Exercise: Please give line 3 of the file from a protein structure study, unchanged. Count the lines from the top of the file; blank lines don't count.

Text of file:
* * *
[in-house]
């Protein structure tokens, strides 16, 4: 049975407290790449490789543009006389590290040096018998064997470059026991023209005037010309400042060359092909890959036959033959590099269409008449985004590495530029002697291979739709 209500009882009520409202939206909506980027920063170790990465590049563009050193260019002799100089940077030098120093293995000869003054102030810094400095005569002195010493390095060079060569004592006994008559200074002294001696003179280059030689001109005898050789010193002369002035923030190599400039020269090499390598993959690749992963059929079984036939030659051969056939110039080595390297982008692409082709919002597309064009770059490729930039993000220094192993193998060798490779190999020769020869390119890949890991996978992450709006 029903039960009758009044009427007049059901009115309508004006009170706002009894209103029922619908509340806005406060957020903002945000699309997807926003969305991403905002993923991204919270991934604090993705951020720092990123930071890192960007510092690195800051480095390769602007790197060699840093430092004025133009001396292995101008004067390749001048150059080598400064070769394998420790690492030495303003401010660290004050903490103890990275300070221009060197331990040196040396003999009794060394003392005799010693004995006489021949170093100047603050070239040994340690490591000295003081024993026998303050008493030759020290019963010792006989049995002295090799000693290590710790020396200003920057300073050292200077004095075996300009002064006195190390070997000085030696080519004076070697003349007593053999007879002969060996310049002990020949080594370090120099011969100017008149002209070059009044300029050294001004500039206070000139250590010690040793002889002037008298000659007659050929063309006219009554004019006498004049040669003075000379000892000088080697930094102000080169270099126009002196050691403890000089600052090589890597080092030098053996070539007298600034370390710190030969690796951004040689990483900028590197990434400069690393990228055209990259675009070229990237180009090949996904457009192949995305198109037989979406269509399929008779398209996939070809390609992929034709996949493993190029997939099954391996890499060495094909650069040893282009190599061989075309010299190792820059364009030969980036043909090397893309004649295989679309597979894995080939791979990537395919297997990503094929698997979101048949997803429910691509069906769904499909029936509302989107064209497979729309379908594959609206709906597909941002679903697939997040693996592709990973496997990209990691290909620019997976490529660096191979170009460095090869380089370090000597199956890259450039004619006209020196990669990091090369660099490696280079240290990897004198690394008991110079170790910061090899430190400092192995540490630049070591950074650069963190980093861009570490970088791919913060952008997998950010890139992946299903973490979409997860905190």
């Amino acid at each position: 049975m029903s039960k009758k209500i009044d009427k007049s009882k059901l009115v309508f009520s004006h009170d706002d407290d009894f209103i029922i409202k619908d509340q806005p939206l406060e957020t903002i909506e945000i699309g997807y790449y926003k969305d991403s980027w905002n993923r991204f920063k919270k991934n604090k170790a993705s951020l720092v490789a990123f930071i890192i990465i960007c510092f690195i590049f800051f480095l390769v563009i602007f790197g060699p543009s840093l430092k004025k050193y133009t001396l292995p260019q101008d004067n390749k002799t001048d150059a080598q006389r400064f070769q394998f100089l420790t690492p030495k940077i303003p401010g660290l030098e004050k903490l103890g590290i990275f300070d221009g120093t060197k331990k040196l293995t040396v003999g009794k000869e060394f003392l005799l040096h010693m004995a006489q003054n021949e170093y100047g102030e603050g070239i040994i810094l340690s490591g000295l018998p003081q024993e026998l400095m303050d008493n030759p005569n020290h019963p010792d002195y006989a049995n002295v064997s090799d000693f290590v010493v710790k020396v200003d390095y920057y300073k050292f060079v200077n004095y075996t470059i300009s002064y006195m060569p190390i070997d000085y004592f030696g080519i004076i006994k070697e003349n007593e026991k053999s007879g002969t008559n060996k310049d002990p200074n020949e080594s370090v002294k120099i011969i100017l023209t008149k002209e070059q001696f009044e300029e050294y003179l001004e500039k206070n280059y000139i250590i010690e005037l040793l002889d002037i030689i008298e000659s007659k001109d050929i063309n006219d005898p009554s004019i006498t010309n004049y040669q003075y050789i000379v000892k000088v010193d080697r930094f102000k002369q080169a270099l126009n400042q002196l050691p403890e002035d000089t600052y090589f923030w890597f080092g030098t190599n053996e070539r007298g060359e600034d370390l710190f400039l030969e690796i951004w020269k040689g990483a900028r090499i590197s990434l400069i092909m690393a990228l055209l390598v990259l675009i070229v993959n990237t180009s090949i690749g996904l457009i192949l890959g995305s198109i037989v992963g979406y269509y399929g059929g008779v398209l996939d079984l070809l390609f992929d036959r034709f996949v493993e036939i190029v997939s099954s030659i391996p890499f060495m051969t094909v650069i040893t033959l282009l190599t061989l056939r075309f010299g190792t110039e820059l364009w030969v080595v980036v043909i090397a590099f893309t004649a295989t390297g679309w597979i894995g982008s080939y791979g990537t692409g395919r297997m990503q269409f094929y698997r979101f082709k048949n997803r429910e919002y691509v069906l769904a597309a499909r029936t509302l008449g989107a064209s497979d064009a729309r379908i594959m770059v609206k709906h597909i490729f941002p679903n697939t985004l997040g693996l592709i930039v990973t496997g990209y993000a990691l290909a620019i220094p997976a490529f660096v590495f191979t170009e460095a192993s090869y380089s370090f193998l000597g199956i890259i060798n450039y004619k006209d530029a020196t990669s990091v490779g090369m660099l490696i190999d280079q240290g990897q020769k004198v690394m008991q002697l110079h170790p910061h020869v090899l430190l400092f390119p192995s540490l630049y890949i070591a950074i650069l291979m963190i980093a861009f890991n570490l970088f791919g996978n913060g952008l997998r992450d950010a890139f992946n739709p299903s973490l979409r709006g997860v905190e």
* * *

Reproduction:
């Amino acid at each position: 049975m029903s039960k009758k209500i009044d009427k007049s009882k059901l009115v309508f009520s004006h009170d706002d407290d009894f209103i029922i409202k619908d509340q806005p939206l406060e957020t903002i909506e945000i699309g997807y790449y926003k969305d991403s980027w905002n993923r991204f920063k919270k991934n604090k170790a993705s951020l720092v490789a990123f930071i890192i990465i960007c510092f690195i590049f800051f480095l390769v563009i602007f790197g060699p543009s840093l430092k004025k050193y133009t001396l292995p260019q101008d004067n390749k002799t001048d150059a080598q006389r400064f070769q394998f100089l420790t690492p030495k940077i303003p401010g660290l030098e004050k903490l103890g590290i990275f300070d221009g120093t060197k331990k040196l293995t040396v003999g009794k000869e060394f003392l005799l040096h010693m004995a006489q003054n021949e170093y100047g102030e603050g070239i040994i810094l340690s490591g000295l018998p003081q024993e026998l400095m303050d008493n030759p005569n020290h019963p010792d002195y006989a049995n002295v064997s090799d000693f290590v010493v710790k020396v200003d390095y920057y300073k050292f060079v200077n004095y075996t470059i300009s002064y006195m060569p190390i070997d000085y004592f030696g080519i004076i006994k070697e003349n007593e026991k053999s007879g002969t008559n060996k310049d002990p200074n020949e080594s370090v002294k120099i011969i100017l023209t008149k002209e070059q001696f009044e300029e050294y003179l001004e500039k206070n280059y000139i250590i010690e005037l040793l002889d002037i030689i008298e000659s007659k001109d050929i063309n006219d005898p009554s004019i006498t010309n004049y040669q003075y050789i000379v000892k000088v010193d080697r930094f102000k002369q080169a270099l126009n400042q002196l050691p403890e002035d000089t600052y090589f923030w890597f080092g030098t190599n053996e070539r007298g060359e600034d370390l710190f400039l030969e690796i951004w020269k040689g990483a900028r090499i590197s990434l400069i092909m690393a990228l055209l390598v990259l675009i070229v993959n990237t180009s090949i690749g996904l457009i192949l890959g995305s198109i037989v992963g979406y269509y399929g059929g008779v398209l996939d079984l070809l390609f992929d036959r034709f996949v493993e036939i190029v997939s099954s030659i391996p890499f060495m051969t094909v650069i040893t033959l282009l190599t061989l056939r075309f010299g190792t110039e820059l364009w030969v080595v980036v043909i090397a590099f893309t004649a295989t390297g679309w597979i894995g982008s080939y791979g990537t692409g395919r297997m990503q269409f094929y698997r979101f082709k048949n997803r429910e919002y691509v069906l769904a597309a499909r029936t509302l008449g989107a064209s497979d064009a729309r379908i594959m770059v609206k709906h597909i490729f941002p679903n697939t985004l997040g693996l592709i930039v990973t496997g990209y993000a990691l290909a620019i220094p997976a490529f660096v590495f191979t170009e460095a192993s090869y380089s370090f193998l000597g199956i890259i060798n450039y004619k006209d530029a020196t990669s990091v490779g090369m660099l490696i190999d280079q240290g990897q020769k004198v690394m008991q002697l110079h170790p910061h020869v090899l430190l400092f390119p192995s540490l630049y890949i070591a950074i650069l291979m963190i980093a861009f890991n570490l970088f791919g996978n913060g952008l997998r992450d950010a890139f992946n739709p299903s973490l979409r709006g997860v905190e």